TG: You’re both European-born, but live in the US. I really liked that the project names were a nod to your birth countries and thought it was cool that you had the pronunciations in the back. You mentioned in your book introduction that a lot of these techniques are seen more in Europe. Can you tell us more about that?
FG: Growing up in Russia I saw many knitted projects where slip-stitch was used to some extent. They were made in different parts of then Soviet Union, Bulgaria, Romania, Poland, Czech Republic, Finland, Turkey and many other countries. I still have some old books in Russian and Simona had hers in Czech that have plenty of slip stitches. The biggest problem I always had that none of the books I know had a very comprehensive and focused slip-stitch dictionary. These stitches were under many different headings anywhere from textured, fancy, or color work stitch patterns and were lost in the pile. I strongly believe that they are interesting enough to be in their own group. As a designer, I want to be able to open the stitch dictionary and see these stitches in one place with the wrong side shown. Thanks to Barbara Walker, we have many of them in the slip-stitch section of her Treasury of Knitting Patterns and in her Mosaic Knitting books, but it is so much more out there.
TG: This is not the first book you’ve partnered on. Can we hope there’s another coming down the way? :) What’s next for you both?
FG: Yes, this is our second book together. The first one, The Art of Seamless Knitting, was published in 2013 (also by Interweave Press). It was very well received and people are still interested in the wealth of unique information it has. It was fun working together on these two projects. We became closer friends during this work (sometimes you hear that it can be the opposite :) ). You never know with us what to expect next. At the moment I concentrate on teaching and designing. I fully retired from teaching mathematics at the college and am teaching a huge variety of topics at guilds, local yarn shops and bigger events. You can see what I am up to on my website Faina’s Knitting Mode where you can also sign up for my newsletter.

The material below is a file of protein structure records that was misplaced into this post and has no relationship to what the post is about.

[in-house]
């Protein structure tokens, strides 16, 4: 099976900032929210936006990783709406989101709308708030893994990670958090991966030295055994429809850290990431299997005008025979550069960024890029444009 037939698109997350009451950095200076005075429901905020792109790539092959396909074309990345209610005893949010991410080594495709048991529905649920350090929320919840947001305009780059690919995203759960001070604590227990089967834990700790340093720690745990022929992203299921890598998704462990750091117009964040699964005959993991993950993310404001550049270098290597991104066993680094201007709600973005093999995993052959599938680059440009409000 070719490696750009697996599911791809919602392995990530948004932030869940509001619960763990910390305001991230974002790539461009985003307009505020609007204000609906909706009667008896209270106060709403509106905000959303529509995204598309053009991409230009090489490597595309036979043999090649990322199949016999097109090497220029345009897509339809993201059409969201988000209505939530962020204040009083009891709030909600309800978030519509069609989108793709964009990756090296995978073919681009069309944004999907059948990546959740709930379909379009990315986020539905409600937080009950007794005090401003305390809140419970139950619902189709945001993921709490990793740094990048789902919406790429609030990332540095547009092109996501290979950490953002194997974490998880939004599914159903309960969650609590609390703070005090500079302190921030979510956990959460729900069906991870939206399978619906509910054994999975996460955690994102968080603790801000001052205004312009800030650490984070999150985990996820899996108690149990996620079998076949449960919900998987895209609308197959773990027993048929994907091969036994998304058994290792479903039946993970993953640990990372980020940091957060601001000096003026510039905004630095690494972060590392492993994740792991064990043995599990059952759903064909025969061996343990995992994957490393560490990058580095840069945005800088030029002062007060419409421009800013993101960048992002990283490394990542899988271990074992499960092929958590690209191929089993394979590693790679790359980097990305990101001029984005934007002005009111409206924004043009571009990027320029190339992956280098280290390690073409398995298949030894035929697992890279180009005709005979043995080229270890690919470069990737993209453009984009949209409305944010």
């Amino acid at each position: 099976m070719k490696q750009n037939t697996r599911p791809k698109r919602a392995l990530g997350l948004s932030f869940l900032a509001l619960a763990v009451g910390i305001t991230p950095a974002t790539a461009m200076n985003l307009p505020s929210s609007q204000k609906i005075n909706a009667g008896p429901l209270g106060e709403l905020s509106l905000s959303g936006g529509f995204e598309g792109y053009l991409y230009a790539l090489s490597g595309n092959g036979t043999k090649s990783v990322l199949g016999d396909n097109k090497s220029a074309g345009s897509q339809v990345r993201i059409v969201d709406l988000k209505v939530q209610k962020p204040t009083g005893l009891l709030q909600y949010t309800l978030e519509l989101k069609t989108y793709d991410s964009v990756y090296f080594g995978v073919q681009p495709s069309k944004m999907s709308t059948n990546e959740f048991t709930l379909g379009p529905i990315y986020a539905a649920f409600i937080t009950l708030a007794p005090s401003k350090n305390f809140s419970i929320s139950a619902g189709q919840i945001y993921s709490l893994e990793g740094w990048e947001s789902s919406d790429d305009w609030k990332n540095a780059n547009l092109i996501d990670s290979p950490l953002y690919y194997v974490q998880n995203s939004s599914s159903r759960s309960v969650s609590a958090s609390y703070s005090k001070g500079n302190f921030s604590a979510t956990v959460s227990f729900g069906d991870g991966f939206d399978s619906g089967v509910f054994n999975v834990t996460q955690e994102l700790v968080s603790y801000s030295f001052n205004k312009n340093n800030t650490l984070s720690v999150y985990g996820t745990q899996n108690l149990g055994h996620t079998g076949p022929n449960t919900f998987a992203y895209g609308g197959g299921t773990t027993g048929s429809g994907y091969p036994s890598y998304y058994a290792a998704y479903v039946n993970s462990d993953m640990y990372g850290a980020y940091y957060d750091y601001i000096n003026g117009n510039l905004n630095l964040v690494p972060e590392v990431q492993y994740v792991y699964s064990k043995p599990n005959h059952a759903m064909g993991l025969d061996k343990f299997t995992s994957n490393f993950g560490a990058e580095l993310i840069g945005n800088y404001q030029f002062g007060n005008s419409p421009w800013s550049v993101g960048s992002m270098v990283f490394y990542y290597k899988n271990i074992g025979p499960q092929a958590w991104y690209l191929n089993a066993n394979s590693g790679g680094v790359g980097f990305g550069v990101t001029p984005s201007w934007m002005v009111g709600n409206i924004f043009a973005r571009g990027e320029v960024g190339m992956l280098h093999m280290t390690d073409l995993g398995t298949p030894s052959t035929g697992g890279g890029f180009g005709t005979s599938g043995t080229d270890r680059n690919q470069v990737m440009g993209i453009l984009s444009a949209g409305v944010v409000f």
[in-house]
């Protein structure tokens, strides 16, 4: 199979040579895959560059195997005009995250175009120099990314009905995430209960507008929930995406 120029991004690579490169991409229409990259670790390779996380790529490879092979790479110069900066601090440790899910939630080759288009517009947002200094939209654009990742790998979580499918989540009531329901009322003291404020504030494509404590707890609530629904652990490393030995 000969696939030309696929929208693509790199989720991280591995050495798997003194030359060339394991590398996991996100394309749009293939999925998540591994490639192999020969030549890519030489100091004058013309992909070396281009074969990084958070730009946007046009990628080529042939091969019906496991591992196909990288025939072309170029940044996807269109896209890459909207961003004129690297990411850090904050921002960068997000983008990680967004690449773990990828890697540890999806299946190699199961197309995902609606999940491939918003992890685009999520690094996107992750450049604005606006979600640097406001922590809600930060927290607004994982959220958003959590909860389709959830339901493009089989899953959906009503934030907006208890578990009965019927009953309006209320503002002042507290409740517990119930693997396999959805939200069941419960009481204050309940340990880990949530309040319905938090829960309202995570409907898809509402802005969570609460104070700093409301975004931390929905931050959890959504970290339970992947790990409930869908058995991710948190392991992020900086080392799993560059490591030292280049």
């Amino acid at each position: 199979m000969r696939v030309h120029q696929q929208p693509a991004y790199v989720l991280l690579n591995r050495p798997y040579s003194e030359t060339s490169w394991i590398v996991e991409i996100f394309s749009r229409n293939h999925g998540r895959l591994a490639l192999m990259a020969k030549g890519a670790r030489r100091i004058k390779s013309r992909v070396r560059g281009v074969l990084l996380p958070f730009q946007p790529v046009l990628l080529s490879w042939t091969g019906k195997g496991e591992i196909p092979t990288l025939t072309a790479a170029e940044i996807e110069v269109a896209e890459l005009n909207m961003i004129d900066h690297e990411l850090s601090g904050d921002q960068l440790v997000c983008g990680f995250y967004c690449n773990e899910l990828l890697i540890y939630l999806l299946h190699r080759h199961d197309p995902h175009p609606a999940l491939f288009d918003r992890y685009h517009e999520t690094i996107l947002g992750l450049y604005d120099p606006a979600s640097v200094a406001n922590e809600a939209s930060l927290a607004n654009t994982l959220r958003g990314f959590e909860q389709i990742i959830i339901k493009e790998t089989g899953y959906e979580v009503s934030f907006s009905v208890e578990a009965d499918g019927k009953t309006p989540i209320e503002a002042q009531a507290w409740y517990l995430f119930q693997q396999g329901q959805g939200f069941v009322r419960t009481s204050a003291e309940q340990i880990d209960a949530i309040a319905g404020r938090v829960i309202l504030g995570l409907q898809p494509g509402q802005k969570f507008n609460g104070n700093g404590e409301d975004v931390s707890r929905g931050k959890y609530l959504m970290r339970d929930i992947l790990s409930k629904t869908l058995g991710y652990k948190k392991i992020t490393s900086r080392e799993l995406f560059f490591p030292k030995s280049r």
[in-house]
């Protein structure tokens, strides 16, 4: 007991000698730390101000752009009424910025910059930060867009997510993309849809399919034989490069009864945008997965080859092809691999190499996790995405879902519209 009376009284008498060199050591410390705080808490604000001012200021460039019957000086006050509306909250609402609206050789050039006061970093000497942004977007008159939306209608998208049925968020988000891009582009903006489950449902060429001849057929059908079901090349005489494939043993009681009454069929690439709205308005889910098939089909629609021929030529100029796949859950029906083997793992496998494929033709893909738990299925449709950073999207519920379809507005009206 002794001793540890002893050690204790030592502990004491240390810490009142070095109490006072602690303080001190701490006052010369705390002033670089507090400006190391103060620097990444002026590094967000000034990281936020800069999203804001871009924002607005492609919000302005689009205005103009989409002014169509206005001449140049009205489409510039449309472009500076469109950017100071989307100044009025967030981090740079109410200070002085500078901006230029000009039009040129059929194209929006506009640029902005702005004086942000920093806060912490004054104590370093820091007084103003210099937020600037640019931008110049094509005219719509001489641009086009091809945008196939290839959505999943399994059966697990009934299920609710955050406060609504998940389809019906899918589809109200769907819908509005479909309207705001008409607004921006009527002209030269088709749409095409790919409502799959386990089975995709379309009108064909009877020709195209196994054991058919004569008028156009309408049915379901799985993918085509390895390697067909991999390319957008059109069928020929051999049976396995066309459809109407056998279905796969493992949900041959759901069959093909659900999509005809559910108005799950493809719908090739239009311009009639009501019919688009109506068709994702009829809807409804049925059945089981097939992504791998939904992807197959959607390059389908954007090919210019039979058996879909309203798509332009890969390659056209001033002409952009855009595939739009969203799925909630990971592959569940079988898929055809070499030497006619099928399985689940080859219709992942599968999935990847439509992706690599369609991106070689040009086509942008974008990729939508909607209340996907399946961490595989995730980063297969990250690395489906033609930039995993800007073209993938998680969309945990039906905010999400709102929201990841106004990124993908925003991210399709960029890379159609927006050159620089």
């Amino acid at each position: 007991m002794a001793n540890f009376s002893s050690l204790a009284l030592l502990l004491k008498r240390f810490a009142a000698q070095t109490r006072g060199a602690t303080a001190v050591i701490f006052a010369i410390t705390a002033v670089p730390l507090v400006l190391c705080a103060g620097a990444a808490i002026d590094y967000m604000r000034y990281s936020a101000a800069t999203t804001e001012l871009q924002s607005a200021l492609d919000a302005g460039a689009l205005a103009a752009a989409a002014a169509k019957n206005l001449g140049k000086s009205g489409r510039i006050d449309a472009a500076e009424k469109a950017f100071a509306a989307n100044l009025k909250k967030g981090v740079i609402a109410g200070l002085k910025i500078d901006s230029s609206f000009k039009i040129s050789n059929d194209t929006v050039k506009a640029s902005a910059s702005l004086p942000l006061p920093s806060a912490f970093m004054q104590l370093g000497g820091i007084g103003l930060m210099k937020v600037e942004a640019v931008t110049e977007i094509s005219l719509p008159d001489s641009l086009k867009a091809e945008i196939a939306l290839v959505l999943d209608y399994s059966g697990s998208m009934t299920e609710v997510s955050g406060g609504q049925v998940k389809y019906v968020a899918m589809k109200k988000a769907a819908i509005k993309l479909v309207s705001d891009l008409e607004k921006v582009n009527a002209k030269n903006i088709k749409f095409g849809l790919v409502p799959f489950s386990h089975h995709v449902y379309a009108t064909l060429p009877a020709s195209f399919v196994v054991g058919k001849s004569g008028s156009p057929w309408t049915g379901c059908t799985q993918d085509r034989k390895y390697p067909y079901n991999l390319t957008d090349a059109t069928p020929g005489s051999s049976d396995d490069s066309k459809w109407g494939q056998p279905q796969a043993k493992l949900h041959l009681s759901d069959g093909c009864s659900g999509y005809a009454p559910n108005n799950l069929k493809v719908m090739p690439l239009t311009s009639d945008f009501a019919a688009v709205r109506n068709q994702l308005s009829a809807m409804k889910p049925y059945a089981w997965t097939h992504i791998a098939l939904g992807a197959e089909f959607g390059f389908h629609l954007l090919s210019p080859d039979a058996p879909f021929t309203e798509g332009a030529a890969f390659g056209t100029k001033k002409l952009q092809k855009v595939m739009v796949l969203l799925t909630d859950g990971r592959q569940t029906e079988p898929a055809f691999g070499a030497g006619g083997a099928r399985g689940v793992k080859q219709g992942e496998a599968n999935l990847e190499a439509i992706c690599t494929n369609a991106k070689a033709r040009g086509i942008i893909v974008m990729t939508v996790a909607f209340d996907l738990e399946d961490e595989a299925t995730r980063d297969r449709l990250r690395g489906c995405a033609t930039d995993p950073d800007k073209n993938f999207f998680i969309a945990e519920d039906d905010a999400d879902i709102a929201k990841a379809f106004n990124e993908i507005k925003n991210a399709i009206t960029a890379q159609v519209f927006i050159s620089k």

SMD: As Faina said, we keep our doors opened. We enjoy working with each other very much and that’s a big plus. Besides producing a valuable work, we get to spend the most time together when we work on a project. :) At the moment, though, we both are very busy with separate engagements, as Faina is teaching extensively and traveling. When we have another great concept in mind that would enrich the knitting community, we make sure to come together and make the decision when the time comes.
Thanks, ladies! Get your copy of Simona and Faina’s new book here!